There is now a significant research literature devoted to reconceptualizing scientific activities, such as modeling, explanation, and argumentation, to realize a vision of science‐as‐practice in classrooms. As yet, however, not all scientific practices have received equal attention. Planning and Carrying out Investigations is one of the eight scientific practices identified in the Next Generation Science Standards, and there is a long line of research from both psychological and science education traditions that addresses topics about investigation, such as the generation and interpretation of evidence. However, investigation has not been subject to concerted reconceptualization within recent research and instructional design efforts focused on science‐as‐practice. In this article, we propose a framework that centers the investigation as a key locus for constructing alignments among phenomena, data, and explanatory models and makes visible the work that scientists engage in as they develop and stabilize alignments. We argue that these alignments are currently under‐theorized and under‐utilized in instructional environments. We explore four opportunities that we argue are both accessible to students from a young age and can support conceptual innovation. These are (a) developing empirical systems, (b) getting a grip on empirical systems, (c) determining, defining and operationalizing data as “evidence,” and (d) making sense of what the results of empirical systems do and do not help us understand.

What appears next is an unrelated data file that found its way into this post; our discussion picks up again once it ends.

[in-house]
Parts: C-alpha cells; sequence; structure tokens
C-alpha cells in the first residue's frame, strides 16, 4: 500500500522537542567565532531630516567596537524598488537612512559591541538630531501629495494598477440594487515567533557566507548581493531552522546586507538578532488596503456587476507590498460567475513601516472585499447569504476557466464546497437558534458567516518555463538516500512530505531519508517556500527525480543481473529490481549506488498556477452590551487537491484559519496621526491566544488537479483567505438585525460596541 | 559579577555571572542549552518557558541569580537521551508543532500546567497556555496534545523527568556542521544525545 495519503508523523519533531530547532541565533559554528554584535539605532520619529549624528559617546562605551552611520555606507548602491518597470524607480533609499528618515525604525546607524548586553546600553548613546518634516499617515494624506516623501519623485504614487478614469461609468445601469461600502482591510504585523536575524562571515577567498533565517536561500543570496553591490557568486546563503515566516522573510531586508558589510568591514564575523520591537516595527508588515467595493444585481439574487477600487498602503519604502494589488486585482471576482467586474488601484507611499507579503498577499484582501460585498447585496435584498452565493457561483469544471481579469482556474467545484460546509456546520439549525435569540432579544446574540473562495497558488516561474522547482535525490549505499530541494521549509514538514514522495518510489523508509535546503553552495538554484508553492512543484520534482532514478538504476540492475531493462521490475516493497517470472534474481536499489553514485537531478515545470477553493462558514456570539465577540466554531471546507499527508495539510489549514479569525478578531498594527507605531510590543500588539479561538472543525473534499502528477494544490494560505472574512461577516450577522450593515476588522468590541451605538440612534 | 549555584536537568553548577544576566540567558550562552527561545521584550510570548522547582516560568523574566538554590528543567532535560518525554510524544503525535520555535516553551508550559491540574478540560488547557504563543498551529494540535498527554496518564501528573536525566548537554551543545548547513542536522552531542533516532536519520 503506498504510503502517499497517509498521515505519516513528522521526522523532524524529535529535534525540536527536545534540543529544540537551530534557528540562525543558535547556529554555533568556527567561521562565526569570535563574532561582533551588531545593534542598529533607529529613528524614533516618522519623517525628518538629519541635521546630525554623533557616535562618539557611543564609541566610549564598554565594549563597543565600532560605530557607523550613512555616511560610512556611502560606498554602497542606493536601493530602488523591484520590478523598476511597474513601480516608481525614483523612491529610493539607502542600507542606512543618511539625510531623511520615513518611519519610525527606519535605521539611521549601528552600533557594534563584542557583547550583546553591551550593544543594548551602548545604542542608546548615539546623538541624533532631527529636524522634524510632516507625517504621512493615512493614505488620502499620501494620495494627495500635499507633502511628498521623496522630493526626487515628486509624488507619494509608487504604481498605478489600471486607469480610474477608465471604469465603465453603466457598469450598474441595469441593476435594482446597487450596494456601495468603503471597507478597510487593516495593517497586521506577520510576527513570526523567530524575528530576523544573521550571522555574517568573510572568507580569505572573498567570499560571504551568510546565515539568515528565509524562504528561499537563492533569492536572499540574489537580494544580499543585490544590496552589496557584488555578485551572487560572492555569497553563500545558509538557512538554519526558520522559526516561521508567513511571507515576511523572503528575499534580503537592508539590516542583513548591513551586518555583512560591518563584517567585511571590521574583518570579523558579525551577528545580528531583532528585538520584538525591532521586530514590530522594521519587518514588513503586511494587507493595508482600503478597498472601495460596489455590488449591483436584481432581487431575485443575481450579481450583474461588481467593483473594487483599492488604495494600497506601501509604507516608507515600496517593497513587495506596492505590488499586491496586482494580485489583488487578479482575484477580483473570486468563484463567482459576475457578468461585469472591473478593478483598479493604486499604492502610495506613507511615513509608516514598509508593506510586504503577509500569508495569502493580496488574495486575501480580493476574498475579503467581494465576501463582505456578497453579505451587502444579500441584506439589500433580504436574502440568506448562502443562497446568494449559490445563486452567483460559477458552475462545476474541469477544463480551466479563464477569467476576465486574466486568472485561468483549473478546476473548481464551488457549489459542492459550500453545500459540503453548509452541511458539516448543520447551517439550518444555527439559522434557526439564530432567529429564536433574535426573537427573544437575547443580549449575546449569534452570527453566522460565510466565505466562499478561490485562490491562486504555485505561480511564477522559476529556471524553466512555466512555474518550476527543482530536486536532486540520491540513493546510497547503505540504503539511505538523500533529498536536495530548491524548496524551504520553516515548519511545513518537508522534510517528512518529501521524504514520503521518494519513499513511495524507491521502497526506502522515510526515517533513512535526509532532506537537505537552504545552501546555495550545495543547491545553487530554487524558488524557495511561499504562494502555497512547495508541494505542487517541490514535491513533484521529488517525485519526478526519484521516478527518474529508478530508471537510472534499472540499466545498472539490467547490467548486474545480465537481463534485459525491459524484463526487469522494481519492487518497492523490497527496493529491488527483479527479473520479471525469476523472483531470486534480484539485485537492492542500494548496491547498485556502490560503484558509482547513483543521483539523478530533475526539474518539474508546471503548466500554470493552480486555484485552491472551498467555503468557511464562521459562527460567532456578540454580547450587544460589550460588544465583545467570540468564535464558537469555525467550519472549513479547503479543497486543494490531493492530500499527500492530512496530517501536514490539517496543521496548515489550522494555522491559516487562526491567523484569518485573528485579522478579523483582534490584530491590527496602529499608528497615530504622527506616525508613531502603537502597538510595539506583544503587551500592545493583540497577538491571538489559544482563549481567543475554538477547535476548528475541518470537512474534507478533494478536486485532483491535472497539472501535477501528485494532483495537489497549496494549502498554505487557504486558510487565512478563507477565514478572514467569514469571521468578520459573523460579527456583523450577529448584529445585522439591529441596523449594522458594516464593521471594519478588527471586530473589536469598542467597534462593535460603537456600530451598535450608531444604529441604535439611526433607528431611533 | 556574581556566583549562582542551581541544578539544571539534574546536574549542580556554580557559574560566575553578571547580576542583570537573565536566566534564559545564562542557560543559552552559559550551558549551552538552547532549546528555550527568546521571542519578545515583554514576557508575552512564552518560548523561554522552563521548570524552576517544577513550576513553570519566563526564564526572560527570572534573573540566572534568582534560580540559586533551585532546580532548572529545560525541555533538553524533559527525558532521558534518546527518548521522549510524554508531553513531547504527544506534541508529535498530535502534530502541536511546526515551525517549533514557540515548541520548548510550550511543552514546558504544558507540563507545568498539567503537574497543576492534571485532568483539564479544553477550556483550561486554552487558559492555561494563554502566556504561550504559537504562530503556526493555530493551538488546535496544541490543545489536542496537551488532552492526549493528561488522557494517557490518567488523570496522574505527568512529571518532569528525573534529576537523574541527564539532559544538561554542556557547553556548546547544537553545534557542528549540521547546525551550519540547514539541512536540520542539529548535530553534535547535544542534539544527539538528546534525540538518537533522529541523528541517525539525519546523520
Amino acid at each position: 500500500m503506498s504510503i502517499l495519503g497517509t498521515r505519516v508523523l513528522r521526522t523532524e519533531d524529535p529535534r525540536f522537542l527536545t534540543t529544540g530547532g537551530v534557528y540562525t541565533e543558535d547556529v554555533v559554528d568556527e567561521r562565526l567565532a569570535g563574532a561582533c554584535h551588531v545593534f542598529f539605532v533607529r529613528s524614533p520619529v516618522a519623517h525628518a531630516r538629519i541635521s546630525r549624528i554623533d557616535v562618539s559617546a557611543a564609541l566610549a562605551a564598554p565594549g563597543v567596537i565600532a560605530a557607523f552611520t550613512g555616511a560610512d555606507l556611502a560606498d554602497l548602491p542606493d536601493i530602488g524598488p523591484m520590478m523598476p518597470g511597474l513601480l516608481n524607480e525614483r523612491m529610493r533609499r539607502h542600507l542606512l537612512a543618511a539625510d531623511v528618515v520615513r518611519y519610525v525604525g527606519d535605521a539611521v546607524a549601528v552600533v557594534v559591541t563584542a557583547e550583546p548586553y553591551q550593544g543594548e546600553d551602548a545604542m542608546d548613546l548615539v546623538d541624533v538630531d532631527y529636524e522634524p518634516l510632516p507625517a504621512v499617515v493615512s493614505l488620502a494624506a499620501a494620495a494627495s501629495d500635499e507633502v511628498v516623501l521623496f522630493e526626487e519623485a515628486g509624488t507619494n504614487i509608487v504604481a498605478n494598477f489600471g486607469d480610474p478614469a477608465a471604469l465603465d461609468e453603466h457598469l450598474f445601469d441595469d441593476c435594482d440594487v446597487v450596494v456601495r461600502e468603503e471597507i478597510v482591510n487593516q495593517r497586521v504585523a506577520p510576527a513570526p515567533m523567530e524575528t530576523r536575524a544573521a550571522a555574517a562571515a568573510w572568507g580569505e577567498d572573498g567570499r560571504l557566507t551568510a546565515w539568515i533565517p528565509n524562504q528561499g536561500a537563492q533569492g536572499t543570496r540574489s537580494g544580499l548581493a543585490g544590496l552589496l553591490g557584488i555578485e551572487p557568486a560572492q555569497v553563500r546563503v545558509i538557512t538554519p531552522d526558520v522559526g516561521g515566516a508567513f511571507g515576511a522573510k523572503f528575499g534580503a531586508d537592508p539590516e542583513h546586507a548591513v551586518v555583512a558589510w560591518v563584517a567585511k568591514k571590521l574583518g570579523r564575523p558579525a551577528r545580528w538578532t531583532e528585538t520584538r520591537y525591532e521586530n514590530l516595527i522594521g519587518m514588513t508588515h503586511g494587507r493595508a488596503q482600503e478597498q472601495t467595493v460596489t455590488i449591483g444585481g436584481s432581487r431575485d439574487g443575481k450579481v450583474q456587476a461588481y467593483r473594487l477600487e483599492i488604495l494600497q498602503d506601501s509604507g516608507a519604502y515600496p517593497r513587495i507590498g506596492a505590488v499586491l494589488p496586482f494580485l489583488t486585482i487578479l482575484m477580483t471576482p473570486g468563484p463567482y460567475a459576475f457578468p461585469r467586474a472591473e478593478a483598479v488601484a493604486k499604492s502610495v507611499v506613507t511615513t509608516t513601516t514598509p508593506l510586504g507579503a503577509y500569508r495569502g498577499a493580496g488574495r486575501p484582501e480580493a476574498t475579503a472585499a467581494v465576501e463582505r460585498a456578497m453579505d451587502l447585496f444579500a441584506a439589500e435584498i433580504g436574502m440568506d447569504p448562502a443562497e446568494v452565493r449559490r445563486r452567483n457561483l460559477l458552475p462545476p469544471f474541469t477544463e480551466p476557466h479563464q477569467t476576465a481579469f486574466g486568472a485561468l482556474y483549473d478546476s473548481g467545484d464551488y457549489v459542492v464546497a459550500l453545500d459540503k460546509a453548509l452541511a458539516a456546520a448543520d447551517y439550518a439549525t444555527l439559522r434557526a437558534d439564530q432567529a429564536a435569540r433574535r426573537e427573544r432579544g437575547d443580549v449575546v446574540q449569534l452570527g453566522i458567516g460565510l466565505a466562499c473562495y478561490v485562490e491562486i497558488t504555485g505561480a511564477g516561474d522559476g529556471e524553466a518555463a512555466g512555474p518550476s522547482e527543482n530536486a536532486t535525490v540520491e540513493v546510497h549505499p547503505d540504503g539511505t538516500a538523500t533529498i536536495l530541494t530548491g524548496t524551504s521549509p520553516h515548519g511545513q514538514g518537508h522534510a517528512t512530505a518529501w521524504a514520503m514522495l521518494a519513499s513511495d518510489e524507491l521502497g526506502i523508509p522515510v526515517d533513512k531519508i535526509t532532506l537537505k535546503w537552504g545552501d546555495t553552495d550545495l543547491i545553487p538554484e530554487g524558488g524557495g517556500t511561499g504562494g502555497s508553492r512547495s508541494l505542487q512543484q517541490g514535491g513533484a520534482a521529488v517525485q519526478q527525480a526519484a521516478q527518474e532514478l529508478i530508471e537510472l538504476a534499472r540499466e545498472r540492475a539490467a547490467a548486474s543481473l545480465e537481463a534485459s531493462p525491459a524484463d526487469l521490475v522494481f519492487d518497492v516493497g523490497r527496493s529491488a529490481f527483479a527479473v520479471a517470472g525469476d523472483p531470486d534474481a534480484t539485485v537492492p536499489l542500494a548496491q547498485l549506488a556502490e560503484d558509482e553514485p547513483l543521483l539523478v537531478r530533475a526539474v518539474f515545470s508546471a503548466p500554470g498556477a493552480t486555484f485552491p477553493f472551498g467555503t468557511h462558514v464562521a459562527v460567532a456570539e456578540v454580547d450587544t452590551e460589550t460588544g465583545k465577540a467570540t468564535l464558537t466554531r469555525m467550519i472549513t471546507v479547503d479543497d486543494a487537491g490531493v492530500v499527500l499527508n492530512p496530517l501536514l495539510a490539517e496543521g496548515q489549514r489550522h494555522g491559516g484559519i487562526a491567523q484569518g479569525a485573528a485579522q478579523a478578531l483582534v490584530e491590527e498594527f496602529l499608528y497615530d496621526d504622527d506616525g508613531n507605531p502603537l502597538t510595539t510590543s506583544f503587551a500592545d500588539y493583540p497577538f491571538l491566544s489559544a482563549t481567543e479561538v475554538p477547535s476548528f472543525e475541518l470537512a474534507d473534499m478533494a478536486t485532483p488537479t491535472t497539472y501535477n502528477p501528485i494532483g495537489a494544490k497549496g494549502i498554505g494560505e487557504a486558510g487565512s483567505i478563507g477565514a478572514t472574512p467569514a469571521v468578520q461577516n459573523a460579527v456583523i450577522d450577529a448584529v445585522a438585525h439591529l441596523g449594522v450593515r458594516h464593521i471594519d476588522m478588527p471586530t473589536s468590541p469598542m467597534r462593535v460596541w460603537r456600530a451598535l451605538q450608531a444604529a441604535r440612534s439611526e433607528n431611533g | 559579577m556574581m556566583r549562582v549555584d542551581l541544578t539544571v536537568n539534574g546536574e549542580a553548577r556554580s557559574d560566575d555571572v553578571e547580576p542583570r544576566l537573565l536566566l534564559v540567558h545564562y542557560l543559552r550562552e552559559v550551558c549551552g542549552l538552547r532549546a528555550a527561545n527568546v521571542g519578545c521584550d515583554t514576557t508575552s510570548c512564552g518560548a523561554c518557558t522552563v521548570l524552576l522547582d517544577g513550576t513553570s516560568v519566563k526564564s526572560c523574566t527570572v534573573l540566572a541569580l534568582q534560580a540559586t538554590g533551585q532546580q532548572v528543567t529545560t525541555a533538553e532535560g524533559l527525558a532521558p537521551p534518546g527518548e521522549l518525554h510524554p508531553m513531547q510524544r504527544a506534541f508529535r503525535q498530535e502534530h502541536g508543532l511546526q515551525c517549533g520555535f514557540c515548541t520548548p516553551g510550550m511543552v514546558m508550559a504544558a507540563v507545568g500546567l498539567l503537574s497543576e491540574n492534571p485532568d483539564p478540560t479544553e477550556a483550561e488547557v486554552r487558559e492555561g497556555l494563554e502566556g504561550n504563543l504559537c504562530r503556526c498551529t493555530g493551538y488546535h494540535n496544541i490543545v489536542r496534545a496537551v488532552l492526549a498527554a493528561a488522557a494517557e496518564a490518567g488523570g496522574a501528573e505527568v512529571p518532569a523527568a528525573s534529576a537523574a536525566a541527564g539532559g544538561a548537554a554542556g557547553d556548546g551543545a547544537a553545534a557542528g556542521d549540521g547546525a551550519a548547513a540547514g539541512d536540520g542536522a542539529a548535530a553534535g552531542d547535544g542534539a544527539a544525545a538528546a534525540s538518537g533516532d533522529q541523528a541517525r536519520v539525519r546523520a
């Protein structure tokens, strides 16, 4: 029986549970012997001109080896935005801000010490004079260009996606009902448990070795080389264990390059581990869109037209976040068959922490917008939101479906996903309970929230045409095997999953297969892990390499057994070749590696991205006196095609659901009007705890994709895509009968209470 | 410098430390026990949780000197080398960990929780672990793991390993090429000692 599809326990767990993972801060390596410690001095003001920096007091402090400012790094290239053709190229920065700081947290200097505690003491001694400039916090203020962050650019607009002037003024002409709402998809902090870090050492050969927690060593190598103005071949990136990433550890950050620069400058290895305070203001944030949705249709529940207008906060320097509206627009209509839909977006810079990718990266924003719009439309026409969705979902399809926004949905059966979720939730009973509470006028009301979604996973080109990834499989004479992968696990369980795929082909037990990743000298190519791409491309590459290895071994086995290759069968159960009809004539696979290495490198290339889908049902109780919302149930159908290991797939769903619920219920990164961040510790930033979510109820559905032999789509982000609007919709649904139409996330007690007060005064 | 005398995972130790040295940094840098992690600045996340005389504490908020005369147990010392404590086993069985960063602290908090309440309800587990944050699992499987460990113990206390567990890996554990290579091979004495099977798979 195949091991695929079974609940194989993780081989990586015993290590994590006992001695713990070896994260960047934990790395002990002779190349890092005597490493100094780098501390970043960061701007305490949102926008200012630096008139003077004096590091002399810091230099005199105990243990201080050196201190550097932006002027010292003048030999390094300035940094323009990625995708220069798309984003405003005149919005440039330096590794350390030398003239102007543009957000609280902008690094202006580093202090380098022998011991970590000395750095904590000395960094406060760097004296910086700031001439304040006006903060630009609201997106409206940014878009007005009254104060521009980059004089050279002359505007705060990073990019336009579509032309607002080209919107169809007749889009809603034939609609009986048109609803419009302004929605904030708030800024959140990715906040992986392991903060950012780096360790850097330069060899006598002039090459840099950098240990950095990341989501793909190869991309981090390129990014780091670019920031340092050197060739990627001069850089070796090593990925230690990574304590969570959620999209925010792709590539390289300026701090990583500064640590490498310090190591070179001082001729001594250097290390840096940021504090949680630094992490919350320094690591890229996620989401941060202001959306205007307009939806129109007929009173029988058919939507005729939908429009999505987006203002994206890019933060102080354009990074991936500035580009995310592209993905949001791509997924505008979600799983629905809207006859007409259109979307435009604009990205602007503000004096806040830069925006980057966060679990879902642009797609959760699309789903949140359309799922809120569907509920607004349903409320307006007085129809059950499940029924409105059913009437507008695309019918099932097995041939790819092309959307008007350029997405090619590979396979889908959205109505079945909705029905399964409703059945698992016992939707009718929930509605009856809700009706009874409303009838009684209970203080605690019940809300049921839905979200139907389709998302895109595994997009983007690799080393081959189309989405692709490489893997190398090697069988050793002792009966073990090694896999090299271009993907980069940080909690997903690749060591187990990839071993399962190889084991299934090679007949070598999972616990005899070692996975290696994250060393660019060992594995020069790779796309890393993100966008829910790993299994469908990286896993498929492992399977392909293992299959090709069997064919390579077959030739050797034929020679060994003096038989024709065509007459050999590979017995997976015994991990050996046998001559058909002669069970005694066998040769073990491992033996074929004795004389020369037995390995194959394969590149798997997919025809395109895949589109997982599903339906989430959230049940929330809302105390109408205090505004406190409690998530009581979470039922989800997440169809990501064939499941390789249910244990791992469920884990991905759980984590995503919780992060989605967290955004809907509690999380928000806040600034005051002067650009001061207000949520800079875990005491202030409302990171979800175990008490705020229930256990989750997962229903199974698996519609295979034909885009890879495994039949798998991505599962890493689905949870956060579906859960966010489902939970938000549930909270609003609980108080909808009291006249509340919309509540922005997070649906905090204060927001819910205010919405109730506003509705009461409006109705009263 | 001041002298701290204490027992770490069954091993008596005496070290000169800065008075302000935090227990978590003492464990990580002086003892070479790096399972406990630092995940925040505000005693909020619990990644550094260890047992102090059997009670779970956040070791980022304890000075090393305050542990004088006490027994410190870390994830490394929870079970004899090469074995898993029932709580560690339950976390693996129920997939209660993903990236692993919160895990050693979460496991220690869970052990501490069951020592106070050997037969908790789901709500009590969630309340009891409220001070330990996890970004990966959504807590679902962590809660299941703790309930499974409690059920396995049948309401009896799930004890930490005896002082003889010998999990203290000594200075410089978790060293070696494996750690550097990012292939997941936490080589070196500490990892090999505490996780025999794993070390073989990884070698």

Manz, E., Lehrer, R., & Schauble, L. (2020). Rethinking the classroom science investigation. Journal of Research in Science Teaching.